There are many who say, ‘O that we might see some good!
Let the light of your face shine on us, O Lord!’
You have put gladness in my heart
more than when their grain and wine abound.
Two are better than one, because they have a good reward for their toil.
For if they fall, one will lift up the other;
but woe to one who is alone and falls and does not have another to help.
We know that in everything God works for good with those who love him,
who are called according to his purpose.
While millions of us watched in shock and disbelief the burning twin towers on our TV sets, the rescue teams and emergency room personnel in New York City were preparing for a busy time of attending to the survivors of the falling towers. Most of the doctors and nurses had little to do that day. Only 20 survivors were brought out of the site alive. This is the story of two of them, and of those who anxiously stood by during the hours when their loved ones’ fate was unknown—and of some of the brave men who risked their lives to see that they would be extricated from the dangerous pile of rubble and twisted pipes and wires above them.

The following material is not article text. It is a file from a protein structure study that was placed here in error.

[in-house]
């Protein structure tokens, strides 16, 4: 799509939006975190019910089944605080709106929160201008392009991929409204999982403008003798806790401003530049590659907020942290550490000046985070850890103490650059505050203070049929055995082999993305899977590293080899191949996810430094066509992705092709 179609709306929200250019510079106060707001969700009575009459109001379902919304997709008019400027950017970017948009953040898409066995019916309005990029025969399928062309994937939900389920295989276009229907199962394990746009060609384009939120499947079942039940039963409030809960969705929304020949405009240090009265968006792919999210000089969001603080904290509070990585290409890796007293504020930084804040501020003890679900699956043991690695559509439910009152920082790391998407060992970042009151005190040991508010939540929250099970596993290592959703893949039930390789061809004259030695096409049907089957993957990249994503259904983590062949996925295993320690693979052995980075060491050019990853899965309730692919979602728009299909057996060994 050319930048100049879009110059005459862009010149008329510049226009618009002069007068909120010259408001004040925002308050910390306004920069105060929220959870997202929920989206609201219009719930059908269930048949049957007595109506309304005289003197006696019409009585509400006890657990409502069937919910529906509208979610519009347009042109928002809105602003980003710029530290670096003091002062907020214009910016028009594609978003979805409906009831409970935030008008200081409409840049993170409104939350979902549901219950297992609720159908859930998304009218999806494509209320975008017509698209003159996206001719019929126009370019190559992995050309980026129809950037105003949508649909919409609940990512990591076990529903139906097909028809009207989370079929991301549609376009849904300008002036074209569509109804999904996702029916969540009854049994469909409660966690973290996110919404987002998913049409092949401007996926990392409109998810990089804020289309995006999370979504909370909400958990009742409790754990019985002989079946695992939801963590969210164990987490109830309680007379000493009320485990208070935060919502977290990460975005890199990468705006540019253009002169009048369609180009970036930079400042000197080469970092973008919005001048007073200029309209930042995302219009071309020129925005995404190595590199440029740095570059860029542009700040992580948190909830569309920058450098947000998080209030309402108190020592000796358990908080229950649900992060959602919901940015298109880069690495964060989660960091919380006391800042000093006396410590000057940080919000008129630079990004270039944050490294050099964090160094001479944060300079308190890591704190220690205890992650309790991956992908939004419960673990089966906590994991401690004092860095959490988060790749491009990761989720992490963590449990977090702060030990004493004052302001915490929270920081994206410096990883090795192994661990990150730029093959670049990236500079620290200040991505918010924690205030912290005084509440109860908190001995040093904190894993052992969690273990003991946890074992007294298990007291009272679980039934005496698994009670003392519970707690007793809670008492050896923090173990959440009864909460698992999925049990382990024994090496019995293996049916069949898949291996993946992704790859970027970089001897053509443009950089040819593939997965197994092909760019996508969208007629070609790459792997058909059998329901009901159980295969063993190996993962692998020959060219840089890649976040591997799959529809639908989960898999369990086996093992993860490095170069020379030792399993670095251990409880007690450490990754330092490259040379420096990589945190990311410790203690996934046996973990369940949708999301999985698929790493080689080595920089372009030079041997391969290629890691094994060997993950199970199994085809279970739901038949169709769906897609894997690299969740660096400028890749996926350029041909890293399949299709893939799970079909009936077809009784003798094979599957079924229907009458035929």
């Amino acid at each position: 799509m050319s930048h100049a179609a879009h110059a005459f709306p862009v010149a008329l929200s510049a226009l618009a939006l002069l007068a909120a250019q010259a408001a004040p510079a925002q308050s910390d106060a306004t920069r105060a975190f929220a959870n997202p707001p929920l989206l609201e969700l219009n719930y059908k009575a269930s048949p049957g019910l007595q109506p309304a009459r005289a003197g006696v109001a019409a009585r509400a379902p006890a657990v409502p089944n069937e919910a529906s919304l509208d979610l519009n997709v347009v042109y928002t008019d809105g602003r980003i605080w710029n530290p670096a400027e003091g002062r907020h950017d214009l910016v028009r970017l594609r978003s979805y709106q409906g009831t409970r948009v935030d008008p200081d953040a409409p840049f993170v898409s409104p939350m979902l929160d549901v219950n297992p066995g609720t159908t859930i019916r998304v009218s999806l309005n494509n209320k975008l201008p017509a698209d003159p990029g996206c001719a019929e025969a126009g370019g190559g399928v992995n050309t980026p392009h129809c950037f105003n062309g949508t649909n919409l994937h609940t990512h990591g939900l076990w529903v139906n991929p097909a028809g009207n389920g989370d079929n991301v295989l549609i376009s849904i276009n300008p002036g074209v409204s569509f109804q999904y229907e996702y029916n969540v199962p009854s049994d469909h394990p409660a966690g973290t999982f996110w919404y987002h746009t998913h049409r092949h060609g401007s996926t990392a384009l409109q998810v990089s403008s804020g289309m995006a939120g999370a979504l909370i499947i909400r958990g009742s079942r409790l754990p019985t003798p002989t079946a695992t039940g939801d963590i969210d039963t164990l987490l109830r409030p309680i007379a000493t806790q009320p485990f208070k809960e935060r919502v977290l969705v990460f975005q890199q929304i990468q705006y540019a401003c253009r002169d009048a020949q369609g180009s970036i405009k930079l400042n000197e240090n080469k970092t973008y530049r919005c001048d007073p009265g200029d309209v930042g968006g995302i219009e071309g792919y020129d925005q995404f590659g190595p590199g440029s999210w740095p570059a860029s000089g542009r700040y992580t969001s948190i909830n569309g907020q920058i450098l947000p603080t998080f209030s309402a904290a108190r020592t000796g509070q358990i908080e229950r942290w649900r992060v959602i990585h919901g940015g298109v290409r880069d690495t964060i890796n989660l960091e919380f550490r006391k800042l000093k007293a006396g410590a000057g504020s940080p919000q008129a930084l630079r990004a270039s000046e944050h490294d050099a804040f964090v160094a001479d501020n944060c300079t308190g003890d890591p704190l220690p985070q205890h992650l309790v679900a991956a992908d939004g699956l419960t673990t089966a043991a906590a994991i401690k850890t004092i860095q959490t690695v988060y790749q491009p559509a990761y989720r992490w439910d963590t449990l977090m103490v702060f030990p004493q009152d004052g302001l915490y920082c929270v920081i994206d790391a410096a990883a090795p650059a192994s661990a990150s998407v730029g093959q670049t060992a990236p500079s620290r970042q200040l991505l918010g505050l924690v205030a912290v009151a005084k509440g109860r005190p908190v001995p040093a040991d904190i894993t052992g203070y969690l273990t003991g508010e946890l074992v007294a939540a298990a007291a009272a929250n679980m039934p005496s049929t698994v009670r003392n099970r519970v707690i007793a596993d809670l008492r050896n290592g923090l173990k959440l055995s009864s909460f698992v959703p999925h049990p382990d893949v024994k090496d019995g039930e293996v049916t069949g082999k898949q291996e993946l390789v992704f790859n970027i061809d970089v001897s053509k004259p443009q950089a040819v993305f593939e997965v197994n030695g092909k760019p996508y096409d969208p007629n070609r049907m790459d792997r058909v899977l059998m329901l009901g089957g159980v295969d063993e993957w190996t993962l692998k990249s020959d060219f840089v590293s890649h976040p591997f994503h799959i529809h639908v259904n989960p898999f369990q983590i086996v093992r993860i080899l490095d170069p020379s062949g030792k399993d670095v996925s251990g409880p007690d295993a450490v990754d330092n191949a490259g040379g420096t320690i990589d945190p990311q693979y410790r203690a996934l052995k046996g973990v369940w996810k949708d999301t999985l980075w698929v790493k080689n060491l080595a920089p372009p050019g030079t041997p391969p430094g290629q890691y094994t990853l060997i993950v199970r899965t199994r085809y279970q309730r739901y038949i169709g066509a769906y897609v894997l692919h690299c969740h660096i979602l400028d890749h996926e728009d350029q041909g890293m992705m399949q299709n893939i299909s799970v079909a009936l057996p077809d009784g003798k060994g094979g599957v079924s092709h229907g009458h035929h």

Oliver Stone directs first-time screenwriter Åndrea Berloff’s script, which was based on the accounts given by those most closely involved, John and Donna McLoughlin and Will and Allison Jimeno. Sergeant John McLoughlin (Nicholas Cage) was a veteran Port Authority Police officer who had been stationed at the World Trade Center and helped rescue people from the 1993 blast and fire. Over the years he helped perfect the rescue equipment and procedures before moving on to his position at the Port Authority Bus Terminal. So, when the planes hit the Towers, he was asked to lead a five-member team to the Towers because of his knowledge of the equipment and of the buildings. All are in awe when they leave their bus and stare up at one of the burning towers, and then horror engulfs them as they see a body plunge toward the street.